Q-2a.1. What is included in the phrase “all claimed tax benefits and attributes”?
A-2a.1. Taxpayers will be entitled to no ordinary or capital losses from the transactions. This includes, but is not limited to: inflated basis loss, inflated basis in retained assets, loss carryforwards or carrybacks, fee deductions, losses passed through from partnerships or other flow-through entities, and net interest expense on loans from third parties.
Q-2a.2. Which items are included in computing the net out-of-pocket costs and fees?
A-2a.2. “Net out-of-pocket costs and fees” include the net cost of property contributed to the partnership (including cash) and fees paid to third parties to facilitate the taxpayer's investment in the Son of Boss transaction, reduced by the cash and the fair market value of assets distributed from the partnership to the taxpayer, amounts received by the taxpayer on the sale of the partnership interest, and amounts received by the taxpayer in connection with the transaction from any other source, or any combination of such. For example, in the loan premium transaction, the “net” cost of property contributed to the partnership does not include any cash received from the premium borrowing. Similarly, in a transaction involving offsetting options, the “net” cost of the property contributed is the amount of premium paid for the purchased option reduced by the amount of premium received for the written option.
Q-2a.3. How should the taxpayer treat a refund or reimbursement of the fees paid to the accounting firm or other party (or reduction of previously accrued but unpaid fees) relating to the tax shelter investment?
A-2a.3. If the refund (which, for purposes of these FAQ, includes any reimbursement or reduction) was received before the taxpayer and the Service execute the settlement agreement, the refund is included in the net out-of-pocket computation by reducing the fees paid or accrued. The closing agreement will provide that, if the refund is received after the taxpayer and Service execute the settlement agreement, the taxpayer must recognize income from the refund in the tax year the amount was received.
Q-2a.4. Please explain the character of the out-of-pocket costs. Can I choose the character? Can I use some of the fees as long-term loss and some as ordinary loss? When must I make that choice?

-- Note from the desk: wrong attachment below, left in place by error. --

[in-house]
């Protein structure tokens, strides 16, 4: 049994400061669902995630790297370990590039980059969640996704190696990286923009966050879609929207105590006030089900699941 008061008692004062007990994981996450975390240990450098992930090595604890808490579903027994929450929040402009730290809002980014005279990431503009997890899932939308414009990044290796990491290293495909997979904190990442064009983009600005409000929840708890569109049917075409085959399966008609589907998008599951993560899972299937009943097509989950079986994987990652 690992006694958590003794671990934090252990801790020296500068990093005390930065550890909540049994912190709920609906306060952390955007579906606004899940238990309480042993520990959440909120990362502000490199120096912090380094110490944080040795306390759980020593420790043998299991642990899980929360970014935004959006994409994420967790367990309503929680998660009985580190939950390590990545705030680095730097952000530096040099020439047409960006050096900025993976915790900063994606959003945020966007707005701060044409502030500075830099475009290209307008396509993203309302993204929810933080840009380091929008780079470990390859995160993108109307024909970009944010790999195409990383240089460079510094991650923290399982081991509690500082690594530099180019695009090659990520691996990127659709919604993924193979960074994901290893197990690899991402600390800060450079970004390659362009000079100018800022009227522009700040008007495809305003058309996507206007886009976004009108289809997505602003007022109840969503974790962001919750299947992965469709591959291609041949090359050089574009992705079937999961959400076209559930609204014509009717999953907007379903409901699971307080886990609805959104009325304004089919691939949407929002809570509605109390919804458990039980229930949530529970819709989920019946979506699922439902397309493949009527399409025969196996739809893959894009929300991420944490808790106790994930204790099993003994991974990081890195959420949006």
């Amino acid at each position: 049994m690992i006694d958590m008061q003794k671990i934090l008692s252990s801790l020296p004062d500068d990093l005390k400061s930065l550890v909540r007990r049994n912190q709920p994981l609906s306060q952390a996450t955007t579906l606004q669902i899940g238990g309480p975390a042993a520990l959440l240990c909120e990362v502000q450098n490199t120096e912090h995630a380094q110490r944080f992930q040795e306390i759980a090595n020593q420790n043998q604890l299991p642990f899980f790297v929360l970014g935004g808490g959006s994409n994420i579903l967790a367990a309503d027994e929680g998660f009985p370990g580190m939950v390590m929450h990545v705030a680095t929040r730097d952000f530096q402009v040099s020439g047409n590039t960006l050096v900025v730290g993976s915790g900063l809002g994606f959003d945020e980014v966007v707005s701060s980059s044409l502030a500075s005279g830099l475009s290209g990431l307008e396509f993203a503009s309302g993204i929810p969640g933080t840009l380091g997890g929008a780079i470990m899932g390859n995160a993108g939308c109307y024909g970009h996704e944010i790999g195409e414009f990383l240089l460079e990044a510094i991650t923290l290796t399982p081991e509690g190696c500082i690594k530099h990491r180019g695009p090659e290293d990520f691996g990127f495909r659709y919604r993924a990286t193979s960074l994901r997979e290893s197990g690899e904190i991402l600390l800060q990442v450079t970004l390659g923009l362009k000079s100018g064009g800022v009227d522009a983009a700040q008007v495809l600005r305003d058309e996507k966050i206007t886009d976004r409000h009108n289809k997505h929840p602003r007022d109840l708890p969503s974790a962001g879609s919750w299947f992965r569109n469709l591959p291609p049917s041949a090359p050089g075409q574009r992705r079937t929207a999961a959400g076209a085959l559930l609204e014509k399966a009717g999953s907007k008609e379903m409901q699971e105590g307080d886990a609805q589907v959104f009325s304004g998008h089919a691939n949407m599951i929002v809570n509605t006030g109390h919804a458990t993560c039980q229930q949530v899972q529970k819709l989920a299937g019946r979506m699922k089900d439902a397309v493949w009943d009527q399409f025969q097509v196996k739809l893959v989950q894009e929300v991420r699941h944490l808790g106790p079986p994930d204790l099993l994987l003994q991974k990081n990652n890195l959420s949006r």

A-2a.4. Taxpayers have a choice of treating the net out-of-pocket costs as either a long-term capital loss or as an ordinary loss equal to one-half the net out-of-pocket costs, but neither both nor any combination of each. For example, the net out-of-pocket costs are $2 million. The taxpayer may elect to treat the $2 million as if it were a long-term capital loss on Schedule D or the taxpayer may elect to treat $1 million (one-half of $2 million) as if it were an ordinary loss on Line 14 of the 1040 (Form 4797) in the year the fees were paid or accrued. The taxpayer may not elect to treat, for example, $1 million as a long-term capital loss and $500,000 (one-half of the remaining $1 million) as an ordinary loss. Taxpayers elect long-term capital or ordinary treatment during the 60-day period for providing additional information and documentation on the form that will be provided.
Q-2a.5. If a taxpayer claimed an inflated-basis loss from one of these transactions in a year barred by the statute of limitations, is the taxpayer eligible to claim the net out-of-pocket costs?
A-2a.5. Yes, but only to the extent that those costs and fees exceed any tax benefits (including tax benefits with respect to costs and fees) claimed in the barred years.
Q-2a.6. If the taxpayer paid or accrued costs and fees from one of these transactions in a year barred by the statute of limitations, is the taxpayer eligible to claim the net out-of-pocket expenses?
A-2a.6. Yes, but subject to the limitation that, if the tax benefits were claimed in a year barred by the statute of limitations, the costs and fees will be allowed only to the extent that they exceed the tax benefits claimed in the barred years. The costs and fees will be permitted in the first open year.
Q-2a.7. How are “net out-of-pocket costs” treated when the taxpayer's loss from the Son of Boss transaction was claimed in a year other than the year in which the expenses were paid or accrued?
A-2a.7. Under Section 2(a)(2), the taxpayer may treat the net out-of-pocket costs as a loss in the year those costs were paid or accrued. The taxpayer may account for the net out-of-pocket costs in the year the taxpayer claimed the loss for the Son of Boss transaction only if that was the year in which those costs were paid or accrued.
Q-2a.8. If the taxpayer realized “actual” losses and elects to participate in the settlement, can the taxpayer deduct 100 percent of the “actual” losses?
A-2a.8. Actual losses incurred in the Son of Boss transaction (for example, a taxpayer realized a small loss on the offsetting options) are included in the “net out-of-pocket” costs determination and thus are not separately deductible under the terms of the settlement.
Q-2a.9. In computing their net out-of-pocket costs, how should taxpayers determine the appropriate valuation of the property (if any) distributed from the partnership?
A-2a.9. Taxpayers should use fair market value in computing their net out-of-pocket costs. Taxpayers will have the burden of proving the fair market value as of the date of distribution from the partnership. If taxpayers cannot reasonably determine fair market value, the Service, in its discretion, may agree to treat the cost of the asset to the partnership as a proxy for fair market value. In all events, in the closing agreement, the parties will adjust the basis of the distributed property as appropriate, including by the valuation (either cost or fair market value) used in calculating the taxpayer’s net out-of-pocket cost.